Jaszczuk I, Schlotawa L, Dierks T, Ohlenbusch A, Koppenhöfer D, Babicz M, Lejman M, Radhakrishnan K, Ługowska A. Expanding the genetic cause of multiple sulfatase deficiency: A novel SUMF1 variant in a patient displaying a severe late infantile form of the disease. Mol Genet Metab. 2017 Jul;121(3):252-258.
Multiple sulfatase deficiency (MSD) is a rare inherited metabolic disease caused by defective cellular sulfatases. Activity of sulfatases depends on post-translational modification catalyzed by formylglycine-generating enzyme (FGE), encoded by the SUMF1 gene. SUMF1 pathologic variants cause MSD, a syndrome presenting with a complex phenotype. We describe the first Polish patient with MSD caused by a yet undescribed pathologic variant c.337G>A [p.Glu113Lys] (i.e. p.E113K) in heterozygous combination with the known deletion allele c.519+5_519+8del [p.Ala149_Ala173del]. The clinical picture of the patient initially suggested late infantile metachromatic leukodystrophy, with developmental delay followed by regression of visual, hearing and motor abilities as the most apparent clinical symptoms. Transient signs of ichthyosis and minor dysmorphic features guided the laboratory workup towards MSD. Since MSD is a rare disease and there is a variable clinical spectrum, we thoroughly describe the clinical outcome of our patient. The FGE-E113K variant, expressed in cell culture, correctly localized to the endoplasmic reticulum but was retained intracellularly in contrast to the wild type FGE. Analysis of FGE-mediated activation of steroid sulfatase in immortalized MSD cells revealed that FGE-E113K exhibited only approx. 15% of the activity of wild type FGE. Based on the crystal structure we predict that the exchange of glutamate-113 against lysine should induce a strong destabilization of the secondary structure, possibly affecting the folding for correct disulfide bridging between C235-C346 as well as distortion of the active site groove that could affect both the intracellular stability as well as the activity of FGE. Thus, the novel variant of the SUMF1 gene obviously results in functionally impaired FGE protein leading to a severe late infantile type of MSD.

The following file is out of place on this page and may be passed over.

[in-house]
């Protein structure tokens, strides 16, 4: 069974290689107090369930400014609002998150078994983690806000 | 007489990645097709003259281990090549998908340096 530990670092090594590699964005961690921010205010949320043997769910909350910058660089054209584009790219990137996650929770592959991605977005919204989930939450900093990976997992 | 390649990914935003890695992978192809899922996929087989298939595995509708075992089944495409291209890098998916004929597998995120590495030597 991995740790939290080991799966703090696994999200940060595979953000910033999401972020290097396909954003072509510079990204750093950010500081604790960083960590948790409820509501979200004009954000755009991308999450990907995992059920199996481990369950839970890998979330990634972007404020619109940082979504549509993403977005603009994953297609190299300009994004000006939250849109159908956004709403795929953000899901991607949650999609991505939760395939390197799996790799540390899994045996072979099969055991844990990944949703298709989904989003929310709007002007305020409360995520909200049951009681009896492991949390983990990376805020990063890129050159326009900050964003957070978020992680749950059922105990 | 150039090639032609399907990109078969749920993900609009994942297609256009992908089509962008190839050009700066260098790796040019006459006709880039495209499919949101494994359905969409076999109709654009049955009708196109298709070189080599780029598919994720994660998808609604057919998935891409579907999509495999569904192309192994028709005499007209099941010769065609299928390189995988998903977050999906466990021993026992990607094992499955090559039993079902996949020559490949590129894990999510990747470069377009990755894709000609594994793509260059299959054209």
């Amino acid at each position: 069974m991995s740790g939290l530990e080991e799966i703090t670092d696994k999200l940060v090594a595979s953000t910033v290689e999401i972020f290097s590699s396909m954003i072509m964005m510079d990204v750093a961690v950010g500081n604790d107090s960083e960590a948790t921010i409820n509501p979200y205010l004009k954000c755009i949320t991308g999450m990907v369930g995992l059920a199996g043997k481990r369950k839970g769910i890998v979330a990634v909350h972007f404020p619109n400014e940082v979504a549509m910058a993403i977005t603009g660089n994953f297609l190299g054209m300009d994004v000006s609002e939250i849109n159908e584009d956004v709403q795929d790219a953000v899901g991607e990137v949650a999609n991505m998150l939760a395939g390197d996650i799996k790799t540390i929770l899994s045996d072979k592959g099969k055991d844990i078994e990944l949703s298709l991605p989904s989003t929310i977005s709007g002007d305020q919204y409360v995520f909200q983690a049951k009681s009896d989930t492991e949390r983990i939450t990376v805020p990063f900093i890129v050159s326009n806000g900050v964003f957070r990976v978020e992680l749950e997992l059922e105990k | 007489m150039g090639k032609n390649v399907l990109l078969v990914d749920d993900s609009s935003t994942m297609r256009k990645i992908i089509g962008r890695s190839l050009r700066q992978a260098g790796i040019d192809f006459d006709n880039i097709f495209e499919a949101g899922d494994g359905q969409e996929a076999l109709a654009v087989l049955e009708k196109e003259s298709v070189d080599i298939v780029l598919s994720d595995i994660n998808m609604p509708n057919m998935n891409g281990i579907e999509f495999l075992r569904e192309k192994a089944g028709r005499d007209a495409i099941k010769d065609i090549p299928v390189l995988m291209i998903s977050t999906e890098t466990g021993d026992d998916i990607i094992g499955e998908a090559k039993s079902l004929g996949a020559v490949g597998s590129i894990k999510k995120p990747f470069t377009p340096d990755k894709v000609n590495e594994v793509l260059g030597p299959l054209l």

Miskin C, Melvin JJ, Legido A, Wenger DA, Harasink SM, Khurana DS. A Patient With Atypical Multiple Sulfatase Deficiency. Pediatr Neurol. 2016 Apr;57:98-100.
Multiple sulfatase deficiency is an autosomal recessive lysosomal storage disorder characterized by the absence of several sulfatases and resulting from mutations in the gene encoding the human C (alpha)-formylglycine-generating enzyme. There have been a variety of biochemical and clinical presentations reported in this disorder.
We present a 4-year-old girl with clinical findings of microcephaly, spondylolisthesis and neurological regression without ichthyosis, coarse facies, and organomegaly.